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A new study found specific factors that may contribute to a positive methacholine challenge test in patients with asthma.
Asthma is a common chronic inflammatory disease of the airways, characterized by obstruction of airflow to the lungs and bronchospasms, which are sudden muscle contractions of the walls of the bronchioles.
One of the ways to diagnose asthma is the methacholine challenge. In this case, the patient breathes in methacholine, which is a drug that causes airway constriction, specifically in those with a predisposition to asthmatic symptoms.
To determine the degree and factors that contribute to airway closure in response to methacholine, Kaminsky and colleagues investigated the administration of methacholine in patients that participated in five studies conducted by the American Lung Association-Airways Clinical Research Centers (ALA-ACRC). The study was published in Respirology.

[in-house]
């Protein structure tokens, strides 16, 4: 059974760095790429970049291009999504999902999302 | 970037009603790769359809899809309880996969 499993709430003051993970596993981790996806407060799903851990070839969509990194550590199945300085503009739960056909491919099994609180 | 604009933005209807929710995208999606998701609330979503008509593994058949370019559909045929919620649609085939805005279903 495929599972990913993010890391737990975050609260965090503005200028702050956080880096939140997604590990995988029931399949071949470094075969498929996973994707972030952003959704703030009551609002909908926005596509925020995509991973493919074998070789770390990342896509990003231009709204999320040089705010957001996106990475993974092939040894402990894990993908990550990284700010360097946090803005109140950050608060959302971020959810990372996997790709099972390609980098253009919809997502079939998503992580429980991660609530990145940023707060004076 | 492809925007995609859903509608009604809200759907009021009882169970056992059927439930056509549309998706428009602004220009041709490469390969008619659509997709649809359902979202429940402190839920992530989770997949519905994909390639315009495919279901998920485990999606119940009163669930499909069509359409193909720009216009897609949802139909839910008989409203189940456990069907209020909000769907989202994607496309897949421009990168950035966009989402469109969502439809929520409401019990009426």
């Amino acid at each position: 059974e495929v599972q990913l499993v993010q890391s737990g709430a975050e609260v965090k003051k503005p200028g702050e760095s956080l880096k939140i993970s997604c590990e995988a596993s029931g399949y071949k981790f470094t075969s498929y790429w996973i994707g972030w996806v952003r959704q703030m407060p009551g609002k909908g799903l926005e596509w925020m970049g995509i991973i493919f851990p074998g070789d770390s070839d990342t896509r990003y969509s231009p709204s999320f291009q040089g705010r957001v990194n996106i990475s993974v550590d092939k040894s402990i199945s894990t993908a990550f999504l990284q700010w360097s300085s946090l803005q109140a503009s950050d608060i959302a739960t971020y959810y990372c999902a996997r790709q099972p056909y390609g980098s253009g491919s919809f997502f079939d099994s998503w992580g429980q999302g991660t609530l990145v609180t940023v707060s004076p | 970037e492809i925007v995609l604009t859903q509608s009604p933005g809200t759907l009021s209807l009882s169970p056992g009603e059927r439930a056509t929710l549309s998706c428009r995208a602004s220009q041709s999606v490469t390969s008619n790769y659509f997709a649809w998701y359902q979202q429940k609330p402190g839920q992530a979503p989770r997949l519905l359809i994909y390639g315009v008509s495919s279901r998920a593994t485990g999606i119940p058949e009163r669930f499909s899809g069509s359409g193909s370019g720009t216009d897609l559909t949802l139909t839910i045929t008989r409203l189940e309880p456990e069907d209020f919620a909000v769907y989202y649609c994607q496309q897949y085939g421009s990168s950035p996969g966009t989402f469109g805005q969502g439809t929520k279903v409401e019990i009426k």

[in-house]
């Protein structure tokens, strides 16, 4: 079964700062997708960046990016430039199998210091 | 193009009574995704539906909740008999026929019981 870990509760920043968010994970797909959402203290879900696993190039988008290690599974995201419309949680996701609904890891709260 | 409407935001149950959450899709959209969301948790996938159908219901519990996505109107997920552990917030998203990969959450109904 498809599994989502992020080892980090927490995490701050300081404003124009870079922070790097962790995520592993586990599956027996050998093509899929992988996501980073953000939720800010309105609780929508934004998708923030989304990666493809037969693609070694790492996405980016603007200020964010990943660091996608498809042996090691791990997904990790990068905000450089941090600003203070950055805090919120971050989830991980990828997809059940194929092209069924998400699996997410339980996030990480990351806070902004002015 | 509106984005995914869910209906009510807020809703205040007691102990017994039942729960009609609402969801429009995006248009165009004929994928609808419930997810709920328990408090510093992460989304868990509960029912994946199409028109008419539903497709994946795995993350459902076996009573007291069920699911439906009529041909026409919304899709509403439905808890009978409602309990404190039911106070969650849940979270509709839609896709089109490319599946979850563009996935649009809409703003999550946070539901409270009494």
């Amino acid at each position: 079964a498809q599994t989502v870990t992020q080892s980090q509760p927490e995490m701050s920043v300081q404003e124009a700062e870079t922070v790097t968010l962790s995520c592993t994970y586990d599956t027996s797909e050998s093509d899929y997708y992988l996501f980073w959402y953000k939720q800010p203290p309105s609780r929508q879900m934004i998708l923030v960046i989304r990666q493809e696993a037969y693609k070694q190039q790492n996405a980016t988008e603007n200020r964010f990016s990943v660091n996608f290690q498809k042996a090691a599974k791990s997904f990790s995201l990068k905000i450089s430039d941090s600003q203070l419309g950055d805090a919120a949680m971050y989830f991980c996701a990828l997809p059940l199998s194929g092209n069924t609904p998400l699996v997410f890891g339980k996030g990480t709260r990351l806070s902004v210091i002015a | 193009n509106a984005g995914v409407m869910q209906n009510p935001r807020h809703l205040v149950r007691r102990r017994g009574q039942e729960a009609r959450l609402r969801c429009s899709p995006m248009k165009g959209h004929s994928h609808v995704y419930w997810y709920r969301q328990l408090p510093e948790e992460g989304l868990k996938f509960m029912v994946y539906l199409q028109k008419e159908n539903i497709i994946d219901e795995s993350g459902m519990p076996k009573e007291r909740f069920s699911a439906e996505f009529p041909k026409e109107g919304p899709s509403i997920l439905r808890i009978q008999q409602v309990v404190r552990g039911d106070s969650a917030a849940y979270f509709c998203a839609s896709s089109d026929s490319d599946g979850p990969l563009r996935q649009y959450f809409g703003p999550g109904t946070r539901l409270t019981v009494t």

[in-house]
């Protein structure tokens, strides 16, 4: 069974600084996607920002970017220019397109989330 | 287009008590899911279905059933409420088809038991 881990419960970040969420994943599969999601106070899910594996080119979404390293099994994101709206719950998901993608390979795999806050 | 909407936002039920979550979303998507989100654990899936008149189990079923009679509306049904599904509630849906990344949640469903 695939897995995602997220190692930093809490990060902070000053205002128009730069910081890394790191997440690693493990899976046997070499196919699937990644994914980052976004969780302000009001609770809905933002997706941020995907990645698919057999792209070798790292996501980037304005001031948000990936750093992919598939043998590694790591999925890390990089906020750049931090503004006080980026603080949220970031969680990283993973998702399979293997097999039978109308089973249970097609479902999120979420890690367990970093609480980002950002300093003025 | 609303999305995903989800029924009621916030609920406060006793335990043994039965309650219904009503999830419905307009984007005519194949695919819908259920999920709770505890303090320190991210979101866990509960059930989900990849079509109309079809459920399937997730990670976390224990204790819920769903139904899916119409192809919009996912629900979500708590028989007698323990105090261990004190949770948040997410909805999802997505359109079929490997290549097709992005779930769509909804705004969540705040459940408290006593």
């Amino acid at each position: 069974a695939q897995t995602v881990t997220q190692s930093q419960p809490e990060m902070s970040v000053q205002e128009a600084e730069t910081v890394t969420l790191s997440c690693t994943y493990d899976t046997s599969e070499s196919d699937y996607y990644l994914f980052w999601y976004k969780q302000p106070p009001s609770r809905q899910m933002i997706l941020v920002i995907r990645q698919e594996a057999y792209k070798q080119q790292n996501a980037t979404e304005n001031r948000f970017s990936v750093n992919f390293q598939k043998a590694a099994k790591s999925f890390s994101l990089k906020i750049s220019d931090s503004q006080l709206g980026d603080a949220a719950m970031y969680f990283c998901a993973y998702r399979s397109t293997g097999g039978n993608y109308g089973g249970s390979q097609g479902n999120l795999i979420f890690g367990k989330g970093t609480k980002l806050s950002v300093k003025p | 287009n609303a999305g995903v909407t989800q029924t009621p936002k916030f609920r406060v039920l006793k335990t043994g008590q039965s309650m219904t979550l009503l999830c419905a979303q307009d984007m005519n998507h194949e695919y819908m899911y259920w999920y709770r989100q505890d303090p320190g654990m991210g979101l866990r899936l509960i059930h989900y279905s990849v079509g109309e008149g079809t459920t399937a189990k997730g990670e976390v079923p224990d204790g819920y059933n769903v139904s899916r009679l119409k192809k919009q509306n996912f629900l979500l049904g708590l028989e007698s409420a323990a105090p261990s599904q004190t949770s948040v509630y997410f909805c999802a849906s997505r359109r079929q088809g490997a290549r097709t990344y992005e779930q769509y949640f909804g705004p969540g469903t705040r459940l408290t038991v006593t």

They found that methacholine more likely caused airway closure in not only those with asthma but those that were older and obese. Since airway closure is an important feature of asthma, this needs to be addressed when providing treatment to patients, specifically the elderly and the obese.
Although this is the largest population investigated to date, about 936 patients, the study did contain some limitations. The main limitation was that the study was a retrospective, cross-sectional analysis. This means there may have been some variability between studies that were left unacknowledged which may have affected the overall results.
Read about the 10 things you may not know about asthma here.
Written by Unaisa Bhayat, BMedSc
Reference: Kaminsky D. A., Chapman D. G., Holbrook J. T., Henderson R. J., Sugar E. A., Mastronarde J., Teague W. G., Busk M., Sumino K., Dixon A. E., Wise R. A., Irvin C. G. Older age and obesity are associated with increased airway closure in response to methacholine in patients with asthma. Respirology. 2019.